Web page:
The international hacker manhunt that included on a raid on the McKibbin lofts Tuesday turned out to be an exercise in futility, at least locally. Although the FBI arrested 16 alleged hackers around the globe, the suspected Anonymous member or members they thought lived in the East Williamsburg dorms had moved out a few weeks ago. But in an interview with The Brooklyn Paper, 25-year-old Garrett Deming, one of the apartment’s former residents, says the real problem was that the feds were banging down the wrong door.
Current tenants reported that the FBI was looking for the band Broken Glow, who used to live on the 5th floor. But Mr. Deming, lead singer of Broken Glow and assistant manager at Greene Grape Provisions, told the paper, “I can barely turn my computer on. Any of our computer use is for band promotion stuff.” What’s more, one suspect may have been the victim, not the instigator. Brenner Eugenides, Mr. Deming’s roommate, says his Gmail account has been hacked. “There was a bunch of weird Paypal stuff that came up,” he said. “Someone clearly had access to my information.”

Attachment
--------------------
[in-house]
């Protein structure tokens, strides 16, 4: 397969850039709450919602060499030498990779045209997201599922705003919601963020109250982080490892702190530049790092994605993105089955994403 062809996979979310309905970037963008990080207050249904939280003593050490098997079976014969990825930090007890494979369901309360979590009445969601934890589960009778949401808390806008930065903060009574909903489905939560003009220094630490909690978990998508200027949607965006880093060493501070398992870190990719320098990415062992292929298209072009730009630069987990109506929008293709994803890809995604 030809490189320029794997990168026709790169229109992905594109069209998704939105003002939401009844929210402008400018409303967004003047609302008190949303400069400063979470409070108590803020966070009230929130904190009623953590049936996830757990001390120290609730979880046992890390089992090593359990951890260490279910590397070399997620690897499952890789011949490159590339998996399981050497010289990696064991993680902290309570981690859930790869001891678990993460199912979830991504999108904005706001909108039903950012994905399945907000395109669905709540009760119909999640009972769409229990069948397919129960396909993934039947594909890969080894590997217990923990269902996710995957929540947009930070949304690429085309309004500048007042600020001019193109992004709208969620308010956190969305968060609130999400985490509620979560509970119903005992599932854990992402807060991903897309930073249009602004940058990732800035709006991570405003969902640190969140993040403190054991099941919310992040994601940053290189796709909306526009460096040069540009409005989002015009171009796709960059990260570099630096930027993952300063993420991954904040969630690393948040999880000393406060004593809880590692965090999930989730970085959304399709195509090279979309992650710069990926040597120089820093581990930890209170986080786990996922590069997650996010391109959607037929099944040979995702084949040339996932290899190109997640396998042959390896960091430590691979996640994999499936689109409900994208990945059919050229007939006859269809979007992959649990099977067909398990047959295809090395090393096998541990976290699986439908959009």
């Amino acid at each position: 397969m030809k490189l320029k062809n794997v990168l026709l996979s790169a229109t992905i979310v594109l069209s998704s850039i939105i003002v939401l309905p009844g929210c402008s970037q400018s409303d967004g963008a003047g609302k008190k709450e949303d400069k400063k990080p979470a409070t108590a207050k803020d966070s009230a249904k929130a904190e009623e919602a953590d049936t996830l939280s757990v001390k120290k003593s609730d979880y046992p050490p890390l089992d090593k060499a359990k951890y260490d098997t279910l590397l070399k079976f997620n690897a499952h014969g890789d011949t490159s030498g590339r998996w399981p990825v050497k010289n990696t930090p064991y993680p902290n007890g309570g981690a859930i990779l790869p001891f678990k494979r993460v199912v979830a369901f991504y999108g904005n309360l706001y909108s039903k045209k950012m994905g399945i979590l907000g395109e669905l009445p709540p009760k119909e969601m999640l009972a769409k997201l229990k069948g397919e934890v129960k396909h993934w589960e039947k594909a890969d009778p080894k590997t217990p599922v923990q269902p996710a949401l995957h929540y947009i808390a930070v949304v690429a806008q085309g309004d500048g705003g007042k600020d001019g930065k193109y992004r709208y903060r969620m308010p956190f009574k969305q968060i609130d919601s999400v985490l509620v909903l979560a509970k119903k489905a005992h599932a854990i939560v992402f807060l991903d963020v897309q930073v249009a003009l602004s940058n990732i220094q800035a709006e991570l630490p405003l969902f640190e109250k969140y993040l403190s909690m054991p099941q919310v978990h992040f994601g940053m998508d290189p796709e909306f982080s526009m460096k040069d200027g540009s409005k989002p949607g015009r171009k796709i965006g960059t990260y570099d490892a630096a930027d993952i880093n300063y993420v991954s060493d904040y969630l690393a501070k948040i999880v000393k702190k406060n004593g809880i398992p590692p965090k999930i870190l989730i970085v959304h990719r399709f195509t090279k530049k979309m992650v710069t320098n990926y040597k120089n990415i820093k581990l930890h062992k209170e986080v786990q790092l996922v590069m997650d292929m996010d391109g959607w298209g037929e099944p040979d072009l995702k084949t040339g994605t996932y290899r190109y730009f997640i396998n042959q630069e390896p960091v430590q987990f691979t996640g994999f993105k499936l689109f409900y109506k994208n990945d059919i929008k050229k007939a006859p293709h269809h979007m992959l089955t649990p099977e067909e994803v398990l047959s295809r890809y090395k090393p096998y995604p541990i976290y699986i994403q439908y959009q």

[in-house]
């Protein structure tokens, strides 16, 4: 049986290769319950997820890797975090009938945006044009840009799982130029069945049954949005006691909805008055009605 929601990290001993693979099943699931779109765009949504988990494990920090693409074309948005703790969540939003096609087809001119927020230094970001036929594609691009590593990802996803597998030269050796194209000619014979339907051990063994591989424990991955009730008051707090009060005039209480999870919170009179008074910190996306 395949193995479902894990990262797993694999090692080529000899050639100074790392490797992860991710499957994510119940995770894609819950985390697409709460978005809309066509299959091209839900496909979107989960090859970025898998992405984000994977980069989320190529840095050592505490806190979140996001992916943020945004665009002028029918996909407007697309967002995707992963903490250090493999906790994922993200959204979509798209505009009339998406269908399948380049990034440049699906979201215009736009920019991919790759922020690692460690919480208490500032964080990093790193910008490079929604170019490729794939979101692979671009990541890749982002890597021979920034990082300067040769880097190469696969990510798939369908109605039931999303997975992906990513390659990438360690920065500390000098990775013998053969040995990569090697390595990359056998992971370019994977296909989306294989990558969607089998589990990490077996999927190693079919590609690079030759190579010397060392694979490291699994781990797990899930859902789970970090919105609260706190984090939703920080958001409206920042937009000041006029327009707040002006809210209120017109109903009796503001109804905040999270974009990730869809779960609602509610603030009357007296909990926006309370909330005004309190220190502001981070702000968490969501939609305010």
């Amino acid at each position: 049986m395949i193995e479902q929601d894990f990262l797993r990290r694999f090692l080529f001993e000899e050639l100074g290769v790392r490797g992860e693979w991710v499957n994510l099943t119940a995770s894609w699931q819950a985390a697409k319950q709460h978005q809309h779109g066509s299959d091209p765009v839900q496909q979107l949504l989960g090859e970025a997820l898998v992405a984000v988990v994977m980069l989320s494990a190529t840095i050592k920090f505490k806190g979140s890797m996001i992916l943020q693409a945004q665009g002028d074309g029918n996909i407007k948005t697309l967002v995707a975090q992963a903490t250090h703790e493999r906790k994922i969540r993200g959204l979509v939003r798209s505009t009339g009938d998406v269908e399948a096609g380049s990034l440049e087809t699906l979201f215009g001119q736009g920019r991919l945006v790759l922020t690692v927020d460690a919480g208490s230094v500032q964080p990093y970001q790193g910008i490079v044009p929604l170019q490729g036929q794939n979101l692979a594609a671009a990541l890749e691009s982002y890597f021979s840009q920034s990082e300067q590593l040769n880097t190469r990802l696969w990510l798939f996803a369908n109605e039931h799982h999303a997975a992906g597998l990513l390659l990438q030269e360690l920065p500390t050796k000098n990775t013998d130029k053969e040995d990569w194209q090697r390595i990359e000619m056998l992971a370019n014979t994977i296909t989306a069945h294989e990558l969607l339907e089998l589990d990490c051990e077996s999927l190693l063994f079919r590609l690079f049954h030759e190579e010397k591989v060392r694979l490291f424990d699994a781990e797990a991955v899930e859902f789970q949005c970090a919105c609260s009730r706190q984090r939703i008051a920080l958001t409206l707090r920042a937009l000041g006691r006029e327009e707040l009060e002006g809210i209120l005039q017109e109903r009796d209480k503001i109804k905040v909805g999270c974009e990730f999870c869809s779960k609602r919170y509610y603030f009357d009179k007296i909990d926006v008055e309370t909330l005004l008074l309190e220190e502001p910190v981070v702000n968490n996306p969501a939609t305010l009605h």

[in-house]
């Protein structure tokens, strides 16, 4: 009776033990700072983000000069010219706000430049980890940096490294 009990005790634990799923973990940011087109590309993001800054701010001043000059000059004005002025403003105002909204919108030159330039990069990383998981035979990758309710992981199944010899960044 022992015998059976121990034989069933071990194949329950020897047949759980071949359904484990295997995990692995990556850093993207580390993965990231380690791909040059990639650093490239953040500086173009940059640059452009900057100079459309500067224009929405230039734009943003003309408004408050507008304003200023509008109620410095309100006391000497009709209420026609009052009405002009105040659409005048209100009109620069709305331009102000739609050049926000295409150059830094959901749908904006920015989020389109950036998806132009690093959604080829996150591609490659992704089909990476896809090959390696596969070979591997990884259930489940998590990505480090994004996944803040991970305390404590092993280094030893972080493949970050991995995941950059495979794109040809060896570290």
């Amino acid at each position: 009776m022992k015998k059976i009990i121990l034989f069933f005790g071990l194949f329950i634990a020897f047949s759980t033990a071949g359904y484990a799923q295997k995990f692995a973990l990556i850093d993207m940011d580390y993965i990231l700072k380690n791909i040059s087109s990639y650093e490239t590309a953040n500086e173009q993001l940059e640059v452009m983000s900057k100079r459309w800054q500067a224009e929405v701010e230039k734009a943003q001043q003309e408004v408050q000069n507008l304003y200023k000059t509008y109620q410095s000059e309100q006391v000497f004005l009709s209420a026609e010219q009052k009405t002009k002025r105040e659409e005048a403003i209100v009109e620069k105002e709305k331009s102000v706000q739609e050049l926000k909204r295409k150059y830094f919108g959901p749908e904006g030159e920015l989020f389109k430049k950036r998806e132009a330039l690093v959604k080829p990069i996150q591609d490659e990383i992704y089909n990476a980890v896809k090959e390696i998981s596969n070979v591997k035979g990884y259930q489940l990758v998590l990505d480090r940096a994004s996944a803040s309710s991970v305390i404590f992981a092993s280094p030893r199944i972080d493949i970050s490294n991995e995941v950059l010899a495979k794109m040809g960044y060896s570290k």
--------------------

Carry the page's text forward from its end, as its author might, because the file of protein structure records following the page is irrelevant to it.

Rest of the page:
Mr. Deming suspects that the confusion stemmed from the fact that his wireless network had not been password-protected.
“If someone cracks into that service and does something illegal or ethical, if that gets tracked, it will get tracked back to the person that owns the Internet, which is you, not them,” said Robert Diamond, a software developer and member of the Brooklyn hacker collective Alpha One Labs.
Feel free to leave your guesses as to what the Mr. Deming and his roommates named their Wifi network in the comments. We’re gonna go with Broken Glocial Scene.